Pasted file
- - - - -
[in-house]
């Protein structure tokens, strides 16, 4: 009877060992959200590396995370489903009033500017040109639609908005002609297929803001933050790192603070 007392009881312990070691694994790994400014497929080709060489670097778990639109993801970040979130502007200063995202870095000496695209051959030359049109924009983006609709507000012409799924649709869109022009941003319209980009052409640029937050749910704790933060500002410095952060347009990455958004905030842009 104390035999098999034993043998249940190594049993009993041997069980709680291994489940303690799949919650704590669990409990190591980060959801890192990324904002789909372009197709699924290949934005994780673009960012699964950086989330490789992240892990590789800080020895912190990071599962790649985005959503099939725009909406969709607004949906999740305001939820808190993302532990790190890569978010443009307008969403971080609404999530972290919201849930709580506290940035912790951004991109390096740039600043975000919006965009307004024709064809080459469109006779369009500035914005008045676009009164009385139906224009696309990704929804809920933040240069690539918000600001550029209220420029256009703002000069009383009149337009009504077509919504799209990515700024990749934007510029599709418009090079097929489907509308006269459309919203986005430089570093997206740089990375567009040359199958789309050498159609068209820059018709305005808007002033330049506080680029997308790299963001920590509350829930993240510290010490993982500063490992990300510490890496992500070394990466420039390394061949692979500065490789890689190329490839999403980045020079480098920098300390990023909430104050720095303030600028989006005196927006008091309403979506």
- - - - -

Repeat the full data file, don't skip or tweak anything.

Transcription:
[in-house]
């Protein structure tokens, strides 16, 4: 009877060992959200590396995370489903009033500017040109639609908005002609297929803001933050790192603070 007392009881312990070691694994790994400014497929080709060489670097778990639109993801970040979130502007200063995202870095000496695209051959030359049109924009983006609709507000012409799924649709869109022009941003319209980009052409640029937050749910704790933060500002410095952060347009990455958004905030842009 104390035999098999034993043998249940190594049993009993041997069980709680291994489940303690799949919650704590669990409990190591980060959801890192990324904002789909372009197709699924290949934005994780673009960012699964950086989330490789992240892990590789800080020895912190990071599962790649985005959503099939725009909406969709607004949906999740305001939820808190993302532990790190890569978010443009307008969403971080609404999530972290919201849930709580506290940035912790951004991109390096740039600043975000919006965009307004024709064809080459469109006779369009500035914005008045676009009164009385139906224009696309990704929804809920933040240069690539918000600001550029209220420029256009703002000069009383009149337009009504077509919504799209990515700024990749934007510029599709418009090079097929489907509308006269459309919203986005430089570093997206740089990375567009040359199958789309050498159609068209820059018709305005808007002033330049506080680029997308790299963001920590509350829930993240510290010490993982500063490992990300510490890496992500070394990466420039390394061949692979500065490789890689190329490839999403980045020079480098920098300390990023909430104050720095303030600028989006005196927006008091309403979506």